The beauty of this horror lies in the detail, and Ms Fitch expertly conjures the despair in each tiny element. The child is forced to wear Council of Jewish Women thrift stores clothes, is baptized into the Truth Assembly of Christ in a pool toxic with chlorine. Uncle Ray puts his cigarette butts into his empty beer can and keeps a small pipe of dope next to him at all times. Sometimes the scenes feel like something from Jesus’ Son or Knockemstiff. All the constants around Astrid are noxious: emotional fissures; dysfunctional families; her mother, in all her spectacular narcissism. And even the physical backdrop – the Santa Ana winds; the fires; the delightful but deadly oleander plant – operates as both character and metaphor:
The time of year you couldn’t even go to the beach because of the toxic red tide, the time when the city dropped to its knees like ancient Sodom, praying for redemption.
And it’s a man’s world, this obscene place. We see it in Ingrid’s lovers, and Astrid observes it repeatedly, with climbing exasperation, as she laments “… women with men, like Marvel and Starr, trying to please,” and observes that “women always put men first. That’s how everything got so screwed up.”
At times, it is overpowering and somewhat overwrought. In particular, the mother, Ingrid, is too much – too formidable, too casually grandiose, too strong an adversary to pit against a child. Before her incarceration, Ingrid ignores her hungry child to “write a poem using the rhythms of the gamelan, about shadow puppets and the gods of chance.” Through a procession of lovers, she demonstrates her own emotional disfigurement and gleefully teaches her daughter the beauty of hatred, the emptiness of love. Her letters from prison (initially, at least) manipulate and control the child, until Astrid sees herself “exactly where she wanted me, safely unhappy with Marvel Turlock, a prisoner in turquoise, brewing into an artist, someone she might want to know someday.”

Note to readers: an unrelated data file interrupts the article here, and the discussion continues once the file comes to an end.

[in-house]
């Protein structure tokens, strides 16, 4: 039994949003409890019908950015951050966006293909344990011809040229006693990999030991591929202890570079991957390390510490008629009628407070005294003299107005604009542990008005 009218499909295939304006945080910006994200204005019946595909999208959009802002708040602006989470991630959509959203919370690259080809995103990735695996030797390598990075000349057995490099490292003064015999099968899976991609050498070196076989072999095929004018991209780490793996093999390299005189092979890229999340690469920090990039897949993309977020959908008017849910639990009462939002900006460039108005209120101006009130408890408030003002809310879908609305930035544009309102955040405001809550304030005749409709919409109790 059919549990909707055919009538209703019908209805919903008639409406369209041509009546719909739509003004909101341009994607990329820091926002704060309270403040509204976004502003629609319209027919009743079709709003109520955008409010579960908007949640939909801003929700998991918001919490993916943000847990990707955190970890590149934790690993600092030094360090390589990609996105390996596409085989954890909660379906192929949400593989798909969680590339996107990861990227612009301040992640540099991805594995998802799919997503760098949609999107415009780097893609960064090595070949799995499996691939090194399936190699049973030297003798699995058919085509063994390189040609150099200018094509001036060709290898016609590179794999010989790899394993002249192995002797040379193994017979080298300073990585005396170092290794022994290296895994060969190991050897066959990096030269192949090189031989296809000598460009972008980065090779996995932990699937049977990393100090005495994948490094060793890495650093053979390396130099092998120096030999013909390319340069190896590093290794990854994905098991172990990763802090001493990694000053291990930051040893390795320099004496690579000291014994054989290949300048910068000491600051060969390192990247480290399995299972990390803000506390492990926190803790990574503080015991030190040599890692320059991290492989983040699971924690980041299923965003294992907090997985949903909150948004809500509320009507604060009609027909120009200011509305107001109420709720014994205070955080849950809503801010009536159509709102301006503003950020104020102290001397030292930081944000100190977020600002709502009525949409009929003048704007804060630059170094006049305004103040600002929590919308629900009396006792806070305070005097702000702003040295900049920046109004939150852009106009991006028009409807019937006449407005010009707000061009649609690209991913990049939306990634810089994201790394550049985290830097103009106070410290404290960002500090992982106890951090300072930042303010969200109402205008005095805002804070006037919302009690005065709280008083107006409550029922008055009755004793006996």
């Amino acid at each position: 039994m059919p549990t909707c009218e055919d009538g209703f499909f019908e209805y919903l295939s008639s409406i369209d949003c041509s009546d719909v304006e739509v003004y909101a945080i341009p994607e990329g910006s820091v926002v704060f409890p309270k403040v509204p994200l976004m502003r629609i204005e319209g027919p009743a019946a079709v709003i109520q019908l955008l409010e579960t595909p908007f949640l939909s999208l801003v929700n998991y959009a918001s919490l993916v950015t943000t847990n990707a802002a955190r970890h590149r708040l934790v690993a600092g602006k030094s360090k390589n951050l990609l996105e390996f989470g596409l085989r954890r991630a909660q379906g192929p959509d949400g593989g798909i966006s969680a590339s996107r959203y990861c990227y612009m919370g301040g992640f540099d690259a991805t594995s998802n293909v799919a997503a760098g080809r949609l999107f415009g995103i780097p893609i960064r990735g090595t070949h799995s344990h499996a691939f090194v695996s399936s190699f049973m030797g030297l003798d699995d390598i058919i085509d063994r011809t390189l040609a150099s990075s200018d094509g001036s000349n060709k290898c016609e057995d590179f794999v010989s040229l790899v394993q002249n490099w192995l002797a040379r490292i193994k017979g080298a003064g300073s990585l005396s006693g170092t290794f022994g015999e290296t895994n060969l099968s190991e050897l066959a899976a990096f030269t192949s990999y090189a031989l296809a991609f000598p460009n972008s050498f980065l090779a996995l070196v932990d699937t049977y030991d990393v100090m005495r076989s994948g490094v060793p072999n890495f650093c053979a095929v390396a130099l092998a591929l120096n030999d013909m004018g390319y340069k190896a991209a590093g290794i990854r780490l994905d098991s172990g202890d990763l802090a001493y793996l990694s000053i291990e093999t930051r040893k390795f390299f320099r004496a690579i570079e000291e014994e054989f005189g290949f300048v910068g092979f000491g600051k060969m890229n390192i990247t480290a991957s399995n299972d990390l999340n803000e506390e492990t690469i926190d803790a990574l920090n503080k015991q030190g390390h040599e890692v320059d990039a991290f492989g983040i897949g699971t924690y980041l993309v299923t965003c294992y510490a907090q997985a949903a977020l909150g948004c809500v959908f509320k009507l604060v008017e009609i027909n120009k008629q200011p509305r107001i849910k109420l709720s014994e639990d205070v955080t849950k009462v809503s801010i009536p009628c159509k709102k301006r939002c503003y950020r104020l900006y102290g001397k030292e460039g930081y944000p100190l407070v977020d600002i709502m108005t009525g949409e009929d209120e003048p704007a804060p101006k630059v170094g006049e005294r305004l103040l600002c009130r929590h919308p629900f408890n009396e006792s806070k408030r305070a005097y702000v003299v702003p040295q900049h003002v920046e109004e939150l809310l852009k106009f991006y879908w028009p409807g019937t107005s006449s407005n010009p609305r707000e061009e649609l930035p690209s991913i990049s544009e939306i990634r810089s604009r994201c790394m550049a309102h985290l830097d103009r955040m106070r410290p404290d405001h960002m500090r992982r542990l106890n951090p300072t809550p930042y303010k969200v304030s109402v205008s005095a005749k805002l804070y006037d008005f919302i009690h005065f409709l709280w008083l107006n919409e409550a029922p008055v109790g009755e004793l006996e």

And thus Ingrid suppresses the narrative in places and sometimes renders as its most central character, even from prison. But for the most part there is enough balance for it to hold, and this mother-daughter relationship functions as an engine for Astrid’s own personal growth, as she moves – with the uncertainty of a child initially – through loving her mother, yearning for her, then to understanding and despising her malignance:
She smiled, slow and treacherous. “Help you, darling? I’d rather see you in the worst kind of foster hell than with a woman like that.”